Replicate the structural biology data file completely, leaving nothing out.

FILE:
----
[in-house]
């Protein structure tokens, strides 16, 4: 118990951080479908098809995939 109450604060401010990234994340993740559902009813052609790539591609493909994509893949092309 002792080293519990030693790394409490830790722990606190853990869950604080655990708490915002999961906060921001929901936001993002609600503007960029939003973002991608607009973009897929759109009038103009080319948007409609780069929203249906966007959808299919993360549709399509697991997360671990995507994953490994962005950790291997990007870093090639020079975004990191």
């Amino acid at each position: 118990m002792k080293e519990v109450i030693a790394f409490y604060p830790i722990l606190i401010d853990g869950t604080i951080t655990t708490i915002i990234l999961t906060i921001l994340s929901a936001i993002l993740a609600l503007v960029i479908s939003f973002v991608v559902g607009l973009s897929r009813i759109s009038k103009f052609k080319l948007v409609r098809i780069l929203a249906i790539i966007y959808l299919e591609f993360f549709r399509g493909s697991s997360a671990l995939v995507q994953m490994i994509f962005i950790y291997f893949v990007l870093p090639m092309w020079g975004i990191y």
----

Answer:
[in-house]
């Protein structure tokens, strides 16, 4: 118990951080479908098809995939 109450604060401010990234994340993740559902009813052609790539591609493909994509893949092309 002792080293519990030693790394409490830790722990606190853990869950604080655990708490915002999961906060921001929901936001993002609600503007960029939003973002991608607009973009897929759109009038103009080319948007409609780069929203249906966007959808299919993360549709399509697991997360671990995507994953490994962005950790291997990007870093090639020079975004990191």
């Amino acid at each position: 118990m002792k080293e519990v109450i030693a790394f409490y604060p830790i722990l606190i401010d853990g869950t604080i951080t655990t708490i915002i990234l999961t906060i921001l994340s929901a936001i993002l993740a609600l503007v960029i479908s939003f973002v991608v559902g607009l973009s897929r009813i759109s009038k103009f052609k080319l948007v409609r098809i780069l929203a249906i790539i966007y959808l299919e591609f993360f549709r399509g493909s697991s997360a671990l995939v995507q994953m490994i994509f962005i950790y291997f893949v990007l870093p090639m092309w020079g975004i990191y």